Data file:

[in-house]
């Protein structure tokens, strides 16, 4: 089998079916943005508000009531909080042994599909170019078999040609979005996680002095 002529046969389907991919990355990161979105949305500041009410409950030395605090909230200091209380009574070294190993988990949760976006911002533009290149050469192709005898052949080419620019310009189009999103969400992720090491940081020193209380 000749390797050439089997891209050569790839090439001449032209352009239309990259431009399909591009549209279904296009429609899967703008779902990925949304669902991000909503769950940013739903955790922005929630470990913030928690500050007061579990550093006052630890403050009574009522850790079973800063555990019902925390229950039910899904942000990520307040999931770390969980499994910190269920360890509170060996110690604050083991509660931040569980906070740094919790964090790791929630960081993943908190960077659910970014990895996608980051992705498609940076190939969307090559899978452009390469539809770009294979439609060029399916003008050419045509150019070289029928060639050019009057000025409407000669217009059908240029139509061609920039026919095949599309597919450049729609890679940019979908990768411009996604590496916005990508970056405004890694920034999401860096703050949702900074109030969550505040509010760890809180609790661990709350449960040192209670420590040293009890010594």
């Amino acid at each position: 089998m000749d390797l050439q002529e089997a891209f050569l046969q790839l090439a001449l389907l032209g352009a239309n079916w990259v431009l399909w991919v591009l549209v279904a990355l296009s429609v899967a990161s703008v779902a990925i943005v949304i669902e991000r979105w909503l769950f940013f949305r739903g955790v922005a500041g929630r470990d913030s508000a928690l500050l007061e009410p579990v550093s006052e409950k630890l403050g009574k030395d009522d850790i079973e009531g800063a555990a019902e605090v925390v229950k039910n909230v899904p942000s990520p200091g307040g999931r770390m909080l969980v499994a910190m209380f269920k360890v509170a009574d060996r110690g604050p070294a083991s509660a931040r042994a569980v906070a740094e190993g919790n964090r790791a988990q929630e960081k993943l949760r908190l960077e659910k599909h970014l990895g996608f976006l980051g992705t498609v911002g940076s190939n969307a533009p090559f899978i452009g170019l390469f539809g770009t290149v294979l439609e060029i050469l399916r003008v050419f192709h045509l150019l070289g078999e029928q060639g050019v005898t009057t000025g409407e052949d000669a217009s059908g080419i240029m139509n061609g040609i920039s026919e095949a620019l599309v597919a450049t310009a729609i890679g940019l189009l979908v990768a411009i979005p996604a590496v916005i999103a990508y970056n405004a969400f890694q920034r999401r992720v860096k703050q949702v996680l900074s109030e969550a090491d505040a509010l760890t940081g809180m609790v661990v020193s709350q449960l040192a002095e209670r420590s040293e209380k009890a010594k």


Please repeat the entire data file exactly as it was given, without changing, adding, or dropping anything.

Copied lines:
[in-house]
């Protein structure tokens, strides 16, 4: 089998079916943005508000009531909080042994599909170019078999040609979005996680002095 002529046969389907991919990355990161979105949305500041009410409950030395605090909230200091209380009574070294190993988990949760976006911002533009290149050469192709005898052949080419620019310009189009999103969400992720090491940081020193209380 000749390797050439089997891209050569790839090439001449032209352009239309990259431009399909591009549209279904296009429609899967703008779902990925949304669902991000909503769950940013739903955790922005929630470990913030928690500050007061579990550093006052630890403050009574009522850790079973800063555990019902925390229950039910899904942000990520307040999931770390969980499994910190269920360890509170060996110690604050083991509660931040569980906070740094919790964090790791929630960081993943908190960077659910970014990895996608980051992705498609940076190939969307090559899978452009390469539809770009294979439609060029399916003008050419045509150019070289029928060639050019009057000025409407000669217009059908240029139509061609920039026919095949599309597919450049729609890679940019979908990768411009996604590496916005990508970056405004890694920034999401860096703050949702900074109030969550505040509010760890809180609790661990709350449960040192209670420590040293009890010594």
């Amino acid at each position: 089998m000749d390797l050439q002529e089997a891209f050569l046969q790839l090439a001449l389907l032209g352009a239309n079916w990259v431009l399909w991919v591009l549209v279904a990355l296009s429609v899967a990161s703008v779902a990925i943005v949304i669902e991000r979105w909503l769950f940013f949305r739903g955790v922005a500041g929630r470990d913030s508000a928690l500050l007061e009410p579990v550093s006052e409950k630890l403050g009574k030395d009522d850790i079973e009531g800063a555990a019902e605090v925390v229950k039910n909230v899904p942000s990520p200091g307040g999931r770390m909080l969980v499994a910190m209380f269920k360890v509170a009574d060996r110690g604050p070294a083991s509660a931040r042994a569980v906070a740094e190993g919790n964090r790791a988990q929630e960081k993943l949760r908190l960077e659910k599909h970014l990895g996608f976006l980051g992705t498609v911002g940076s190939n969307a533009p090559f899978i452009g170019l390469f539809g770009t290149v294979l439609e060029i050469l399916r003008v050419f192709h045509l150019l070289g078999e029928q060639g050019v005898t009057t000025g409407e052949d000669a217009s059908g080419i240029m139509n061609g040609i920039s026919e095949a620019l599309v597919a450049t310009a729609i890679g940019l189009l979908v990768a411009i979005p996604a590496v916005i999103a990508y970056n405004a969400f890694q920034r999401r992720v860096k703050q949702v996680l900074s109030e969550a090491d505040a509010l760890t940081g809180m609790v661990v020193s709350q449960l040192a002095e209670r420590s040293e209380k009890a010594k």